“While the websites will allow you to book your room and find out about our websites, the mobile approach is a little different,” said Lou Ragg, MGM Resorts’ vice president of internet operations. “On the mobile sites, we’ll have content about the properties, about gaming and how to play, and also content that is targeted. International visitors tend to stay longer and spend more than domestic tourists. So we give information like the location of the Grand Canyon, pharmacies, groceries, Disneyland and other services. We try to be cognizant of other things they may want to do.”
For its translations, MGM uses a language service provider, a large company that typically employs only a few on-staff translators but maintains a large network of freelancers to meet a wide range of needs. MGM gives its contract company, SDL International, text in English and the language service provider finds the right translator.
“You can do machine translation work, but it doesn’t come out right,” Ragg said. “You want someone who knows the market and knows the culture so they can properly translate and convey the message. I highly recommend using a real translator over a machine. Automated translation systems are good for some things, but for broad, large-scale translation work, it’s good to use the company.”
MGM also uses Language Line Services, a Monterey, Calif.-based interpreting service, for on-the-spot needs. If a Filipino guest calls room service and they only speak Tagalog, for instance, the hotel can call the service and get an interpreter on the phone immediately.
Ragg said MGM has done a good job of providing translated materials to guests before they arrive at the properties but said more can be done on site.
For example, the Monte Carlo plans to have employees wear name tags labeled with the languages he or she speaks. Ragg also would like to see digital kiosks become more common as a way to provide guests with maps, guides and restaurant menus in a variety of languages. Right now, it is impractical to publish such items in dozens of different languages.
In Henderson, the city’s human resources department maintains a database of the language skills of all its employees.
“If a resident comes to the city offices and has a problem and they don’t speak English, we can more quickly find someone who can help them,” city spokeswoman Kathy Blaha said. “When our economic development team is hosting a delegation though, we may get interpreters or the delegation will bring their own.”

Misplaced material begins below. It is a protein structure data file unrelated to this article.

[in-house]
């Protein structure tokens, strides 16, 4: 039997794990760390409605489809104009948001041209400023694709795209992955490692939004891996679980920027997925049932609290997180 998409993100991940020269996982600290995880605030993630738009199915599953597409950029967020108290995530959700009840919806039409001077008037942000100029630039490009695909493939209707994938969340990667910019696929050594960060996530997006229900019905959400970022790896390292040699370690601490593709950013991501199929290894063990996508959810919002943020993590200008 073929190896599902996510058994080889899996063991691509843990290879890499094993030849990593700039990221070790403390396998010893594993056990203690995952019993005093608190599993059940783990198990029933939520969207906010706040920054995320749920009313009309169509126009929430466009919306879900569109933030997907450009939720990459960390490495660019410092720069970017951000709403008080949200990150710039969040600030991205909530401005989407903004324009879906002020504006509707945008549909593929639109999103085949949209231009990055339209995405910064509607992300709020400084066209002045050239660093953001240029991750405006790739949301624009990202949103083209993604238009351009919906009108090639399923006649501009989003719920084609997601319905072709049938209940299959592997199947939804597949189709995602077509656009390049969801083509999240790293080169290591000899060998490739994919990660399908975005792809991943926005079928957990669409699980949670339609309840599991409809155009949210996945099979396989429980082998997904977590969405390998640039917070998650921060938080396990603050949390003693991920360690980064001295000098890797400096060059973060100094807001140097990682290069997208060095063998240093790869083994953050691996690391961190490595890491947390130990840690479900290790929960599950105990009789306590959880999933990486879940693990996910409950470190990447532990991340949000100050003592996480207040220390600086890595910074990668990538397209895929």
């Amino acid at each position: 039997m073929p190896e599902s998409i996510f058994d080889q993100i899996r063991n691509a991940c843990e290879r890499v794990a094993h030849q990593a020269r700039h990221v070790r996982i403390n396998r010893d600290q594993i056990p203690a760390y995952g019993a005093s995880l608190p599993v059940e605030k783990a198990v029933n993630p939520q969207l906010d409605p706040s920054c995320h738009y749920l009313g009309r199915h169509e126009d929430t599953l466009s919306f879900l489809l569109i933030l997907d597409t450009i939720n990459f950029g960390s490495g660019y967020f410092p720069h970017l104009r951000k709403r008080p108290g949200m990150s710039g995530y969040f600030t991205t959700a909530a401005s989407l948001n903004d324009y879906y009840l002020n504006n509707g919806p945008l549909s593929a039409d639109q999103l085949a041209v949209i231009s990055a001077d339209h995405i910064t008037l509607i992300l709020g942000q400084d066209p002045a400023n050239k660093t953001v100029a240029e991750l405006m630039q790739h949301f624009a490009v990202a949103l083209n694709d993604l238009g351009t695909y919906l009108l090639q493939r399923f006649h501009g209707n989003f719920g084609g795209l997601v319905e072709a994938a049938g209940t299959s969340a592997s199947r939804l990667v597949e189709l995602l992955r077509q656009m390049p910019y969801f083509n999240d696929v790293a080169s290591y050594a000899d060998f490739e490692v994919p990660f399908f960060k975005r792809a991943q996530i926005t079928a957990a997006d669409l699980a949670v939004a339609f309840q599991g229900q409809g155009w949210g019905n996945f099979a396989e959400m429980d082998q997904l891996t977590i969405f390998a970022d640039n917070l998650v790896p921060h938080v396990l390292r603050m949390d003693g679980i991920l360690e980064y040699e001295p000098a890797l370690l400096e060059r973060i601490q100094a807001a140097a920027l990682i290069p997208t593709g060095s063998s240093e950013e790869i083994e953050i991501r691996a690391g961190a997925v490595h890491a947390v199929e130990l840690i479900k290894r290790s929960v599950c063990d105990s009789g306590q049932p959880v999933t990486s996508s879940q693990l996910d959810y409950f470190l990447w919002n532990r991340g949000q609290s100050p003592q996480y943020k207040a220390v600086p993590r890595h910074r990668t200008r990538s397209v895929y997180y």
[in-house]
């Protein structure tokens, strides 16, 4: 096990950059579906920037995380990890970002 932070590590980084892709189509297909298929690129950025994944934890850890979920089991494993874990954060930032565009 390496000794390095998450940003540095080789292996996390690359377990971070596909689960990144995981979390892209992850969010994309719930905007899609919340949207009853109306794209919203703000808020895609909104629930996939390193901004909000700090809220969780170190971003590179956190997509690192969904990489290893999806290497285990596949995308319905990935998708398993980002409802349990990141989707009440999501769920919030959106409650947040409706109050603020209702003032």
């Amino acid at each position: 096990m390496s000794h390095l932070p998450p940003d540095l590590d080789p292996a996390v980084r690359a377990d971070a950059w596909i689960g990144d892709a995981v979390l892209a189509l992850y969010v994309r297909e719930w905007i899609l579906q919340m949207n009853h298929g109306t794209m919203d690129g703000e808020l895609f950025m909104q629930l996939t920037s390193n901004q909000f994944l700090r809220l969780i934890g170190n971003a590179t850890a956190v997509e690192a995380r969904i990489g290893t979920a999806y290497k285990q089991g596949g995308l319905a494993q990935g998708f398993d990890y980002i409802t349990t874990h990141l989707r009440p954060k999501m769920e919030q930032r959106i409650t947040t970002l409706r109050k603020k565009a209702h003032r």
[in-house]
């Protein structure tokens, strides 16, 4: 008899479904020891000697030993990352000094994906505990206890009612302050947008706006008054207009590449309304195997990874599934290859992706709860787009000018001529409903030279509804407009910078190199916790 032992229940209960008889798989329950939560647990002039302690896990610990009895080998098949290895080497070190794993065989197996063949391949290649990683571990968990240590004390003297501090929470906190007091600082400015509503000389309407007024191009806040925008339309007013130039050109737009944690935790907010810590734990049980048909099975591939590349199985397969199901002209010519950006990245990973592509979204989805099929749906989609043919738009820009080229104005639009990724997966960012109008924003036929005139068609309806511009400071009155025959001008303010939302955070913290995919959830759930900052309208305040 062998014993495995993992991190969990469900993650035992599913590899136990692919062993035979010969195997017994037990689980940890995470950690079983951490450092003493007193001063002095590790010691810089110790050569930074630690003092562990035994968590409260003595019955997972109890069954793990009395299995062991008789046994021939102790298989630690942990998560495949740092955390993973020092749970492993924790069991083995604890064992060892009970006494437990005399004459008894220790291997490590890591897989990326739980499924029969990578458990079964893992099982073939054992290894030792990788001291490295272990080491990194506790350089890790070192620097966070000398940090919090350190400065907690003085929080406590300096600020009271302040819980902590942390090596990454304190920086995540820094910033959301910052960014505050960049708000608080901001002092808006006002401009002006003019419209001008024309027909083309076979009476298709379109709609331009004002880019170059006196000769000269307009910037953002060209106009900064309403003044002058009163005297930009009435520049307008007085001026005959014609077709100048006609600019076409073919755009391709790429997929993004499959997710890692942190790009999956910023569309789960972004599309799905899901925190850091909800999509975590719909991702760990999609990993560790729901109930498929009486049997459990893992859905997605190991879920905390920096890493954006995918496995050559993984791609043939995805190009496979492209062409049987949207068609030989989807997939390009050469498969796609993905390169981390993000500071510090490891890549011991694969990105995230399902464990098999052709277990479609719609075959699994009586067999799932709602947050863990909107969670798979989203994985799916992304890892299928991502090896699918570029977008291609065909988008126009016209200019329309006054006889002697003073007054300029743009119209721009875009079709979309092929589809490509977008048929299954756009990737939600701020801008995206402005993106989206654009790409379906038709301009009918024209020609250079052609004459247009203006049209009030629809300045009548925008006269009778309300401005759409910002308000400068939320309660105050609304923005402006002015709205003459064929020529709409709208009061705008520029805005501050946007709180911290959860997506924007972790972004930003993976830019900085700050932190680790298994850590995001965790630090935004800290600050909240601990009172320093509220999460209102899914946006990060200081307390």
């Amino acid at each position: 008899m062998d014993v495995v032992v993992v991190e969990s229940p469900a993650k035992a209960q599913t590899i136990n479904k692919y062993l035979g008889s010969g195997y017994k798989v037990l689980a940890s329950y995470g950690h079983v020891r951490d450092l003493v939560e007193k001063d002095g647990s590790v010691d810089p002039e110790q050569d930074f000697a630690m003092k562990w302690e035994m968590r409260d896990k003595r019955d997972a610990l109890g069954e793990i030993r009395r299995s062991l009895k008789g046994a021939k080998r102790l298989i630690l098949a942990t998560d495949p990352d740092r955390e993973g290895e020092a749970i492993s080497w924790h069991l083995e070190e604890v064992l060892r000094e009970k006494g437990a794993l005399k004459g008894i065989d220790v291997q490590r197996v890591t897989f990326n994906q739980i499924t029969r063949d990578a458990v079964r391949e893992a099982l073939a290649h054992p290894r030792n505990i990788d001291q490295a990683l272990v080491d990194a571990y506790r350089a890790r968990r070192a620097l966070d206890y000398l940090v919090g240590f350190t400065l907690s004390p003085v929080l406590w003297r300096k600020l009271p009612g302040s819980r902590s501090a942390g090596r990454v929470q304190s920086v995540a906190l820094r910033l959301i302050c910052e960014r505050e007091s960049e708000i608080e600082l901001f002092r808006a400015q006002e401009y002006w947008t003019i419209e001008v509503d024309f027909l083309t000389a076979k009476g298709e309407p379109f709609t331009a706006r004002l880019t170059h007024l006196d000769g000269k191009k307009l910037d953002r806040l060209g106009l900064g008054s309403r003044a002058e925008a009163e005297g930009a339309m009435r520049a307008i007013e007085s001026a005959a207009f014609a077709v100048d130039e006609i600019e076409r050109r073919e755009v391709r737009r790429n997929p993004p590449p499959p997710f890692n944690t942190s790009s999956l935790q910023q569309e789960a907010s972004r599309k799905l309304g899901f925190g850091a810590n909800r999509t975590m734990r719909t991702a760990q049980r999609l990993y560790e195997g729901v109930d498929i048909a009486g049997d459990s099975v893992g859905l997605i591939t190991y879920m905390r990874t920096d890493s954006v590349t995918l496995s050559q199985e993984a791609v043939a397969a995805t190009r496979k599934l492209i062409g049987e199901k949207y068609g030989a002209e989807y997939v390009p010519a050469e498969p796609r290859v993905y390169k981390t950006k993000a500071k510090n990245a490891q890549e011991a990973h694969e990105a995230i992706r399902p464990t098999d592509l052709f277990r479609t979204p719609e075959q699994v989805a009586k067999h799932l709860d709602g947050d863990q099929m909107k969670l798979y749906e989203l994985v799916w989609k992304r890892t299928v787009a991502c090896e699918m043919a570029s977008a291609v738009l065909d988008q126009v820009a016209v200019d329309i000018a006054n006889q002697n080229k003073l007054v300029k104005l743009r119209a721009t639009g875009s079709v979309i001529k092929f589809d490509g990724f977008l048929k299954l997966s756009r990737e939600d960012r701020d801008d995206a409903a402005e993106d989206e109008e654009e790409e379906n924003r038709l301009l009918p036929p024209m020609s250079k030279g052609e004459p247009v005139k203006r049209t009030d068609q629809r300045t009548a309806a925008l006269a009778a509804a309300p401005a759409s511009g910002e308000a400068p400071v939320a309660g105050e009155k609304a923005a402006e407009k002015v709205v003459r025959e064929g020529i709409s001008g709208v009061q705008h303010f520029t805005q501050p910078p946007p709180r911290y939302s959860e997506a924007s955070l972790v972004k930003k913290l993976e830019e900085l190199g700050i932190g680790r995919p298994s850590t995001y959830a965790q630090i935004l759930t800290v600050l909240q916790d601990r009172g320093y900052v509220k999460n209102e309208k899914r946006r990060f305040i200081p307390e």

Blaha said the city has one staff member who can translate Mandarin, and they have turned to the Asian Chamber of Commerce in the past for recommendations.
TIPS FOR HIRING
Hiring a translator or interpreter for the first time can be daunting, After all, if you knew a language well, you wouldn’t need a professional.
Maybe it’s time to translate your business’s website into Spanish. Maybe a potential client from China is coming for a meeting. Where do you start?
Keep in mind the mantra most translators and interpreters live by: “Being bilingual does not make you a translator or interpreter.” In other words, it pays to use a professional over someone who thinks they are competent in a language but has little or no experience.
“You want someone with cultural awareness who has lived in the country for a long time,” Jenner said. “There is zero substitute for language immersion. Spanish is full of double entendres and political references. A translator should have a natural curiosity for language. If the favorite thing on their shelf isn’t the Royal Academy of Spanish Dictionary, they shouldn’t be translating. You have to be language geek.”
The Las Vegas Convention and Visitors Authority maintains a list of vendors that includes translation and interpretation services. The American Translators Association and Nevada Interpreters and Translators Association are also good places to start.
“Look for people who are sophisticated and highly specialized in their fields of translation,” Jenner said. “They should focus on a small slice. I don’t translate patents for machinery. I don’t do scientific translations or highly technical translations. I do e-commerce. Those are the impostors, the ones who say they can do everything. It’s just not possible.”
The industry standard is for translators to work into their native language. A native German speaker, for example, should translate from English into German, but not the other way around. There are exceptions, however, and in some cases where the language needed is not very common, compromises have to be made.
“You should work into the native language,” Stejskal said. “I am from what is now the Czech Republic, and there is not a lot of people who do Czech to English so I will do that in tandem with my wife sometimes, who is American.”
Prices vary depending on the length and complexity of a text. If you have a paper on astrophysics that needs to be translated into Swahili, that will cost more than a tourist brochure translated into Spanish. Jenner said she charges between 29 and 32 cents per word, with extra charges for converting documents into new formats or for rush orders.
Finally, hiring a translator or interpreter is like any other service. Ask for references, resumes and samples of previous work.
“It’s no different than hiring a web designer,” Jenner said. “You wouldn’t just pay them without seeing some of the web sites they’ve done previously. Ask if they have previous experience in the subject area, and ask if you can contact former customers.”